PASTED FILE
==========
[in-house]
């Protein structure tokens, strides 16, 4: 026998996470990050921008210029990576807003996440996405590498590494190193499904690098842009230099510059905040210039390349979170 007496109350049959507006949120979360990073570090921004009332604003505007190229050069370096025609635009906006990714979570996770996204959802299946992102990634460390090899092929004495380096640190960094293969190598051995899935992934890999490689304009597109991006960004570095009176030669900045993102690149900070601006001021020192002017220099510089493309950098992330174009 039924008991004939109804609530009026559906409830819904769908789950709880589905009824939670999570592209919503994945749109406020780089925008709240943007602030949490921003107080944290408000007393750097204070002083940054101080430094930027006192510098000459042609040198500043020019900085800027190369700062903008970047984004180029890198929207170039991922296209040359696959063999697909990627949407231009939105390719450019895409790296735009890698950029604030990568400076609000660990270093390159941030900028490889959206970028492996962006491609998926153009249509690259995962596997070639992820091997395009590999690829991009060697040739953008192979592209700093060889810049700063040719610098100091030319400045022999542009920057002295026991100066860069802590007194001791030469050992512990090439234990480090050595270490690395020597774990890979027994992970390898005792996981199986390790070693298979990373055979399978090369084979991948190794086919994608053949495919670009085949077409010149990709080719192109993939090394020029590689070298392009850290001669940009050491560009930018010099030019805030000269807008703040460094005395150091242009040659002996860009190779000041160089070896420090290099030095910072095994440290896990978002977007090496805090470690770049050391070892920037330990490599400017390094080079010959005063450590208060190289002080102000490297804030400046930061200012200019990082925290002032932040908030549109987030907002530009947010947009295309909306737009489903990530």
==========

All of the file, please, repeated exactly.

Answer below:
[in-house]
């Protein structure tokens, strides 16, 4: 026998996470990050921008210029990576807003996440996405590498590494190193499904690098842009230099510059905040210039390349979170 007496109350049959507006949120979360990073570090921004009332604003505007190229050069370096025609635009906006990714979570996770996204959802299946992102990634460390090899092929004495380096640190960094293969190598051995899935992934890999490689304009597109991006960004570095009176030669900045993102690149900070601006001021020192002017220099510089493309950098992330174009 039924008991004939109804609530009026559906409830819904769908789950709880589905009824939670999570592209919503994945749109406020780089925008709240943007602030949490921003107080944290408000007393750097204070002083940054101080430094930027006192510098000459042609040198500043020019900085800027190369700062903008970047984004180029890198929207170039991922296209040359696959063999697909990627949407231009939105390719450019895409790296735009890698950029604030990568400076609000660990270093390159941030900028490889959206970028492996962006491609998926153009249509690259995962596997070639992820091997395009590999690829991009060697040739953008192979592209700093060889810049700063040719610098100091030319400045022999542009920057002295026991100066860069802590007194001791030469050992512990090439234990480090050595270490690395020597774990890979027994992970390898005792996981199986390790070693298979990373055979399978090369084979991948190794086919994608053949495919670009085949077409010149990709080719192109993939090394020029590689070298392009850290001669940009050491560009930018010099030019805030000269807008703040460094005395150091242009040659002996860009190779000041160089070896420090290099030095910072095994440290896990978002977007090496805090470690770049050391070892920037330990490599400017390094080079010959005063450590208060190289002080102000490297804030400046930061200012200019990082925290002032932040908030549109987030907002530009947010947009295309909306737009489903990530």